5 Simple Ways to Produce Less Food Waste
None of us want to be labeled as food wasters. Yet, here we are.
Approximately 40% of the food produced in the American economy becomes food waste. I don’t know about you, but that statistic knocked me off my feet.
I started thinking about how many times a week I take the garbage out, how an orange with the slightest deformity gets tossed in the trash (yes, I’ve done this and am currently hiding out in my home in shame), and how many times I’ve thrown out food just because I wasn’t sure if it was still good or not (surprisingly, a ton of food is still good past its expiration date).
Basically, the verdict is in: we need less food waste on this planet.
And yes, a large proportion of this food waste comes from big food corporations or companies.
But on an individual level, there are ways to waste less food and even save money. How can we make less food waste? In this article, we’ll find out.
Why is it Important to Produce Less Food Waste?
Now, I know some of you (not all) may be wondering, “who cares?”
You might be thinking that you don’t waste a lot of food, so this really doesn’t apply to you. I was in the same boat. But then, I started really thinking about it. The truth was confronting.
Then there are the facts.
- When you throw out food, you’re wasting your own hard-earned money.
- When you throw out food, you’re contributing to methane gas production in the earth’s atmosphere (this happens when the food you throw out rots away in the landfill).
- When you throw out food, you’re also wasting the abundant amount of water that inevitably went into making that food.
Basically, we can all be more mindful of food waste.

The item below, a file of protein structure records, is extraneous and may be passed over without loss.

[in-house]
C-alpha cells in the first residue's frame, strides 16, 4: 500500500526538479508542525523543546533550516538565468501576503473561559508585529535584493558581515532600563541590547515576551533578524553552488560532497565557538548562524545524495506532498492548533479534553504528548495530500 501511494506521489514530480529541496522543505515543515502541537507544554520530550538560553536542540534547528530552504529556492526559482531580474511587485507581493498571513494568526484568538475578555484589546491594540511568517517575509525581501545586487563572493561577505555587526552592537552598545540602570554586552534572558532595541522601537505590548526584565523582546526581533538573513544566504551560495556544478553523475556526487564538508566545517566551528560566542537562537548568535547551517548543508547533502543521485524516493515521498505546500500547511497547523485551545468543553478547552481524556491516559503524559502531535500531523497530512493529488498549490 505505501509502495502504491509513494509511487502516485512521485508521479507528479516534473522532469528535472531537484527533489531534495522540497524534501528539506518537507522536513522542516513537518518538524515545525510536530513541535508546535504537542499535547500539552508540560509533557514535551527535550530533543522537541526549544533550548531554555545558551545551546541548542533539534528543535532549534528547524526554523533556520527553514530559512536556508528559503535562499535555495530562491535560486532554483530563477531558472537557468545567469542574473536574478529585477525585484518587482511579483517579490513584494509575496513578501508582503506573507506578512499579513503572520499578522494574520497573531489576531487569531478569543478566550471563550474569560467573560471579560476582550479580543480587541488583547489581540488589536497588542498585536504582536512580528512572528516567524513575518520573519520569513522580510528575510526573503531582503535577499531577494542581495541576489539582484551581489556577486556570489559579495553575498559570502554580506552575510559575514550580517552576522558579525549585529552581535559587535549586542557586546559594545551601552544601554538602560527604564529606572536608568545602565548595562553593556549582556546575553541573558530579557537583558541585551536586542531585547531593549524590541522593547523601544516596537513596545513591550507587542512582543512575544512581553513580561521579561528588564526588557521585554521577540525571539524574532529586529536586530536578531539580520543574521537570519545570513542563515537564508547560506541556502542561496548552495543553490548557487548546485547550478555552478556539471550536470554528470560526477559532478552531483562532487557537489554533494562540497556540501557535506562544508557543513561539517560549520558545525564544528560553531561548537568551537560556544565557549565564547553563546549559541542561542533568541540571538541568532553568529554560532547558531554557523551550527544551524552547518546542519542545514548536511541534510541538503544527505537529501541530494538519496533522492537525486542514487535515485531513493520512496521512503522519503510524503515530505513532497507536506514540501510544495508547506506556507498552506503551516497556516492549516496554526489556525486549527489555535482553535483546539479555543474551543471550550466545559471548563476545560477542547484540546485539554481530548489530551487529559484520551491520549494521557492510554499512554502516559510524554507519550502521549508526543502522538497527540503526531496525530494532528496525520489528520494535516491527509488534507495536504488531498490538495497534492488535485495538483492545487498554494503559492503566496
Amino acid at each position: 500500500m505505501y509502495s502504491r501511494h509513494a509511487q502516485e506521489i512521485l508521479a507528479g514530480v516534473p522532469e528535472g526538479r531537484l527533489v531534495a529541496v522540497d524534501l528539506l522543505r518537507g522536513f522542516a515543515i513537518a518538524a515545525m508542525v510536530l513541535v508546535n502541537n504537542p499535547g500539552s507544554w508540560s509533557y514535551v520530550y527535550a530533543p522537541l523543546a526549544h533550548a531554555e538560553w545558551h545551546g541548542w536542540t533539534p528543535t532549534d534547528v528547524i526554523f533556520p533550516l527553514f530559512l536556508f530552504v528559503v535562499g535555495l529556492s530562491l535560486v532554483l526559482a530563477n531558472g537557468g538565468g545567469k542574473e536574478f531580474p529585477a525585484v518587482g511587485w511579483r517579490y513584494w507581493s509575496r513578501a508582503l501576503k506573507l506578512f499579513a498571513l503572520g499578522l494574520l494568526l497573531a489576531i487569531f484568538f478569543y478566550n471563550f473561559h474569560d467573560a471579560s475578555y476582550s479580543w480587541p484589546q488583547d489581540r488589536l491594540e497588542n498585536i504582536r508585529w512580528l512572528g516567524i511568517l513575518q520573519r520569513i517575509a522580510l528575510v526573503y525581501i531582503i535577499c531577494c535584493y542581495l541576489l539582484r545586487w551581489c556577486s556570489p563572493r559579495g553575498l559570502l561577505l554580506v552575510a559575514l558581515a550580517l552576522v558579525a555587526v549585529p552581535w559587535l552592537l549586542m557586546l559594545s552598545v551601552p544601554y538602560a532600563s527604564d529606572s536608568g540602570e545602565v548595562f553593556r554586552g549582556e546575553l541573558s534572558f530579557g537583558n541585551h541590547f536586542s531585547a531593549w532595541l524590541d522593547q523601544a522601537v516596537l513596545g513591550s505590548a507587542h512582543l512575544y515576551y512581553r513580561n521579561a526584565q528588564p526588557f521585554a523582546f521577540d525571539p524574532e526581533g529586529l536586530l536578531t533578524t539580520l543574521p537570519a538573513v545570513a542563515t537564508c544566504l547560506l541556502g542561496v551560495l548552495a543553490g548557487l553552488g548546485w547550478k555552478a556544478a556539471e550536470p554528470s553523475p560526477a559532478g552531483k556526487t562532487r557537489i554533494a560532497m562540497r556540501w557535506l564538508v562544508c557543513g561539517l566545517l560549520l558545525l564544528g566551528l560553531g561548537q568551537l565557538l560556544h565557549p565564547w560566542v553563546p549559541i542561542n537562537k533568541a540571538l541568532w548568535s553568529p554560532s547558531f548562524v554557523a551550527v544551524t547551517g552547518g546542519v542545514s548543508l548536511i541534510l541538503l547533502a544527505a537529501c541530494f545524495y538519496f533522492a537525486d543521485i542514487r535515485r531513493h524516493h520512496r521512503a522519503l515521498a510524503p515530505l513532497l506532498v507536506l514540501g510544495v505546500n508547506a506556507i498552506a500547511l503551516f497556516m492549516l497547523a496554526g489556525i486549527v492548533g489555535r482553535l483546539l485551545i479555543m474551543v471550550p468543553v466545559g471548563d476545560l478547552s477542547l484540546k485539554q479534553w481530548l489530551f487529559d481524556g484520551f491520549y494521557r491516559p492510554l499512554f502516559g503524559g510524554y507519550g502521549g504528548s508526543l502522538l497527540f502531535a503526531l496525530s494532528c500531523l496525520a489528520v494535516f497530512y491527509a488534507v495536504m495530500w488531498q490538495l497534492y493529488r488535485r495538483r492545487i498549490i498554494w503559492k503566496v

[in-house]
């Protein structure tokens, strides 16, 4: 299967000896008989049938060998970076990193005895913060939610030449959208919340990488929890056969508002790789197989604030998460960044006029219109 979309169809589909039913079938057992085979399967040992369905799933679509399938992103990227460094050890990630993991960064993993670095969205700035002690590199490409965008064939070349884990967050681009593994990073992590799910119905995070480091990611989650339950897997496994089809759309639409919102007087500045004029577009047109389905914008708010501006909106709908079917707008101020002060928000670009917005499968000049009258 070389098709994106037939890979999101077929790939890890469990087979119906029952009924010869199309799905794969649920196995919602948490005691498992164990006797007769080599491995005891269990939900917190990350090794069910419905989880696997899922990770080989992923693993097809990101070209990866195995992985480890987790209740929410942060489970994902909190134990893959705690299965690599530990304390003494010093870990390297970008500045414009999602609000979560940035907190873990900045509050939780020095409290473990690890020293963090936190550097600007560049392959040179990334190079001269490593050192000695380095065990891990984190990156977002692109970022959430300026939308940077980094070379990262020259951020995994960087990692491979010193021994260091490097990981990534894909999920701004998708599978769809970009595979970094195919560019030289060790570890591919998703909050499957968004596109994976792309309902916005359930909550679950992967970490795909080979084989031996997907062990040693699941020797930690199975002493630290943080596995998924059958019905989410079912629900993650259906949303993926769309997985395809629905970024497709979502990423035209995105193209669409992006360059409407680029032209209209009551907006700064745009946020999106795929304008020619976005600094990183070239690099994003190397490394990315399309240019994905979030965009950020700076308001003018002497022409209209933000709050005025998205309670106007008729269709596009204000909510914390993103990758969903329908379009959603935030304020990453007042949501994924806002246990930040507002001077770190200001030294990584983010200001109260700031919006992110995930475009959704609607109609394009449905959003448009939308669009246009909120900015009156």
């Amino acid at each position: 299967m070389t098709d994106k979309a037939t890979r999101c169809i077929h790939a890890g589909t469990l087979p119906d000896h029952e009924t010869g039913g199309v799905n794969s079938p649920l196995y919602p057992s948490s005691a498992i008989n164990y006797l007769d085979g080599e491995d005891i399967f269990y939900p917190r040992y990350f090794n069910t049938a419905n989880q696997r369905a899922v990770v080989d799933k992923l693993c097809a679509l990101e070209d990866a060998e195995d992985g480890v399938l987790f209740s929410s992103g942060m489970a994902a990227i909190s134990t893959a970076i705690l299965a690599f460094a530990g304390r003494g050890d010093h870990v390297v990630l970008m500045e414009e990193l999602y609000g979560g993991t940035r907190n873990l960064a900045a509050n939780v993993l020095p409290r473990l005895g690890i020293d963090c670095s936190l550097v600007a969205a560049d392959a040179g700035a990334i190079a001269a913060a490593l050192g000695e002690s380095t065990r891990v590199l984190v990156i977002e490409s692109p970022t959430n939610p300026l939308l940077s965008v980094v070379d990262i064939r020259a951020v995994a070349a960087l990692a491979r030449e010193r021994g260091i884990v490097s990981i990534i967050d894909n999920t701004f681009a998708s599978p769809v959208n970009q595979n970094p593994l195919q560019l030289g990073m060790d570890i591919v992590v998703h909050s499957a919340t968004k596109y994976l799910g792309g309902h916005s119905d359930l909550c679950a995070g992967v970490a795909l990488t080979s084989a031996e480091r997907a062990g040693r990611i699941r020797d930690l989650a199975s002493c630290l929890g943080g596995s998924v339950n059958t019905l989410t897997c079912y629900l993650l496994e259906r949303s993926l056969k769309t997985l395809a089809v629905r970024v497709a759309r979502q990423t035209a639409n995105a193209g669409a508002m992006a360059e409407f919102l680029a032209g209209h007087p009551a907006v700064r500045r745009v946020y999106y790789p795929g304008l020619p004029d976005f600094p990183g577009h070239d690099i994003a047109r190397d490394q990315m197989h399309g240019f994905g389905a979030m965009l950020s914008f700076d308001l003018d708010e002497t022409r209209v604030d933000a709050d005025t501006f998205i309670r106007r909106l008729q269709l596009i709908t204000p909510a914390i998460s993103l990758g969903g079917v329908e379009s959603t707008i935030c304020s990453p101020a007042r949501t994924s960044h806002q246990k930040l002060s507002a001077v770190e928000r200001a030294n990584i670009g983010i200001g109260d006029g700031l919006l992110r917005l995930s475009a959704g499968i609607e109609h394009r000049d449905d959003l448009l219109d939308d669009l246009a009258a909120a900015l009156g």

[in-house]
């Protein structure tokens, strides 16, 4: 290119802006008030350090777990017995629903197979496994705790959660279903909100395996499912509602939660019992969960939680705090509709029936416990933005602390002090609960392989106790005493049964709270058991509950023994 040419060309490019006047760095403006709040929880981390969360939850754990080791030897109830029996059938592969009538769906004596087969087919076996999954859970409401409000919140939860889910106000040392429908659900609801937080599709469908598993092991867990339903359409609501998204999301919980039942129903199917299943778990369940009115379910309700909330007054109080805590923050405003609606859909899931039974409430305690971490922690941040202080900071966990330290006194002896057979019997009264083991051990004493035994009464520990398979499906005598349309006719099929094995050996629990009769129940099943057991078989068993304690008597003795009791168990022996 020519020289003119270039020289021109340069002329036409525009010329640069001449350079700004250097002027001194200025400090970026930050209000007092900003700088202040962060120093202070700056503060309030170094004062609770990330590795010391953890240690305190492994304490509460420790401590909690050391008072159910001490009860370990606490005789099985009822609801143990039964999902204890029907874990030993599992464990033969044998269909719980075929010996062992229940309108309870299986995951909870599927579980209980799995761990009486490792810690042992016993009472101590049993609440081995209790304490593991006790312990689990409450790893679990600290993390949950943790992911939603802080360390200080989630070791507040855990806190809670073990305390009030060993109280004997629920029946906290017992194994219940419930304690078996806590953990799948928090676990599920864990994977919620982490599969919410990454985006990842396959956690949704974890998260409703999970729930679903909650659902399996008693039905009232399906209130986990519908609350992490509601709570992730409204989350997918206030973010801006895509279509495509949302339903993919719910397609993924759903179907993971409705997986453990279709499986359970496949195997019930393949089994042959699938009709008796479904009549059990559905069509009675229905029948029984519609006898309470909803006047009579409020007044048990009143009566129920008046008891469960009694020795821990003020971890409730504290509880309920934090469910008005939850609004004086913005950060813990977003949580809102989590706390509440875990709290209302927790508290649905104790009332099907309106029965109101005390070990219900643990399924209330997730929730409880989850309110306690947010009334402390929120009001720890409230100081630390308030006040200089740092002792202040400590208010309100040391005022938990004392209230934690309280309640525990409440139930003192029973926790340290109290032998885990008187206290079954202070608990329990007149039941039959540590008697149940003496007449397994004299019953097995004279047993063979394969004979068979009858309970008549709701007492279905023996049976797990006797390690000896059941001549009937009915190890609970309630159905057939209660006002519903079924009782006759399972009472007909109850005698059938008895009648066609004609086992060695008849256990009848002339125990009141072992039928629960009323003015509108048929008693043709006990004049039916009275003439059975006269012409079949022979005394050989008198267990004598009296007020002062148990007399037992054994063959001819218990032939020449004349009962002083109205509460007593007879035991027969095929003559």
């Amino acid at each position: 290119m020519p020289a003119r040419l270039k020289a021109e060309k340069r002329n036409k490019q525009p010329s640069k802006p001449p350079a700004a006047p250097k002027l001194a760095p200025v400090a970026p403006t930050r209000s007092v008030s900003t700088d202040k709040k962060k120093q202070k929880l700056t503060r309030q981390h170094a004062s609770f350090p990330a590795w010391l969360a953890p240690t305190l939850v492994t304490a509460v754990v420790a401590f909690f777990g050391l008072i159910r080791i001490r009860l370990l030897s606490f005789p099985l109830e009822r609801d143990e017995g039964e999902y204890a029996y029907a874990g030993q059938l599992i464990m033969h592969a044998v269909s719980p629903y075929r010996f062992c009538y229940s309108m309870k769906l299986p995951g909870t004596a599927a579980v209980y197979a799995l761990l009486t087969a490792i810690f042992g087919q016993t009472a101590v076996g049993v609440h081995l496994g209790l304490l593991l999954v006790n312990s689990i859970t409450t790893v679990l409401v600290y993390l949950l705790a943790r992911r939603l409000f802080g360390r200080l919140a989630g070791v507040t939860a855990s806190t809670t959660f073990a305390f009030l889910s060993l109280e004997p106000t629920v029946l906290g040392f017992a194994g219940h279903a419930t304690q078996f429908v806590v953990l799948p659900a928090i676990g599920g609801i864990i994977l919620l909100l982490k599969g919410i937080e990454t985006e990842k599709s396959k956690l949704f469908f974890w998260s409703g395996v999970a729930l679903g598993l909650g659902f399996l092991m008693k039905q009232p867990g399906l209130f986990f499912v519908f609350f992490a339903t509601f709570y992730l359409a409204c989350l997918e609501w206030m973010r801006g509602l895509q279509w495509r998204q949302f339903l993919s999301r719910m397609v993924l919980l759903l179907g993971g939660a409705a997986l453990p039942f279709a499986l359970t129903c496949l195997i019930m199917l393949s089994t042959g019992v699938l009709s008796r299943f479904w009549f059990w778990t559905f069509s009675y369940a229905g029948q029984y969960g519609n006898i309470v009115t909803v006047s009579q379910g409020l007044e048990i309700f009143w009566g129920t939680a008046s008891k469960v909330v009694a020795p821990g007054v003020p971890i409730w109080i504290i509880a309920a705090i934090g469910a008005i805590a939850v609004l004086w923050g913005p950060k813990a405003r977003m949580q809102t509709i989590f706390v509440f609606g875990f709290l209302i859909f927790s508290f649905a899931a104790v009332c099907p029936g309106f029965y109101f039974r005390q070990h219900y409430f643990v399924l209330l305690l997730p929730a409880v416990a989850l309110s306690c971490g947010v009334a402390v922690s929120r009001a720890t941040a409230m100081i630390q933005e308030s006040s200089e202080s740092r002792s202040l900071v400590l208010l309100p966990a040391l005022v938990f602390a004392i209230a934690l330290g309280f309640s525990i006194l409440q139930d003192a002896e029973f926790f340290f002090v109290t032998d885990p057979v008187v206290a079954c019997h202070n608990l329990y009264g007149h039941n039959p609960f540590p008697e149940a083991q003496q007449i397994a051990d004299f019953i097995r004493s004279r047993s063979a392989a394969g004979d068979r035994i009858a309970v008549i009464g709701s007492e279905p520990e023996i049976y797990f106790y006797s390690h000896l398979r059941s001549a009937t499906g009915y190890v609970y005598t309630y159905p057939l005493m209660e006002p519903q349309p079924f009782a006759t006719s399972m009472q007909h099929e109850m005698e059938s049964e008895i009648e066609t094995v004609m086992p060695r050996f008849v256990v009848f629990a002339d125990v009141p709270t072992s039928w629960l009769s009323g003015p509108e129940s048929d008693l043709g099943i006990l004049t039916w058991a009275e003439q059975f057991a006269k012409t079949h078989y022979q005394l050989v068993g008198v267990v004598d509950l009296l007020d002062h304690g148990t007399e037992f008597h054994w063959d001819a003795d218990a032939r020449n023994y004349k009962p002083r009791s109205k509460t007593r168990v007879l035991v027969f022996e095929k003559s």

Let’s commit right here and right now to make a change. It doesn’t have to be big. It can be a small pact you make with yourself. It can even just be changing a small habit that you didn’t know had such a vast impact (I’m personally never throwing out another orange ever again!).
Let’s get down to it and dive into how to waste less and other tips to reduce food waste.
How Can We Make Less Food Waste?
1. Only Buy What You Need
Bulk shopping is just oh-so-convenient. You don’t have to go to the store every week. You have food that’ll last a while…or will it?
A few weeks later rolls around, and you’re dumping the food you never ate in the trash. This is where a bunch of us can make a little less food waste happen.
How can you avoid the big trap of the bulk store? It’s pretty simple, and yes, you may need to make multiple grocery store trips (but think about the cost and the environment!).
Only buy what you need. Make a list and stick to that list. Try to use up the food you have before you buy more. Sure, you might not feel like it, but you did buy it. Remember, every little bit counts.
2. Read Those Labels
I don’t mean just the nutrition labels (although read those too, it’s important to know what goes into your food). Also, check the expiration date.
If it expires soon, make sure to determine if you’re going to use it before then. If not, it might be best to get it next time.
3. Store Your Food Correctly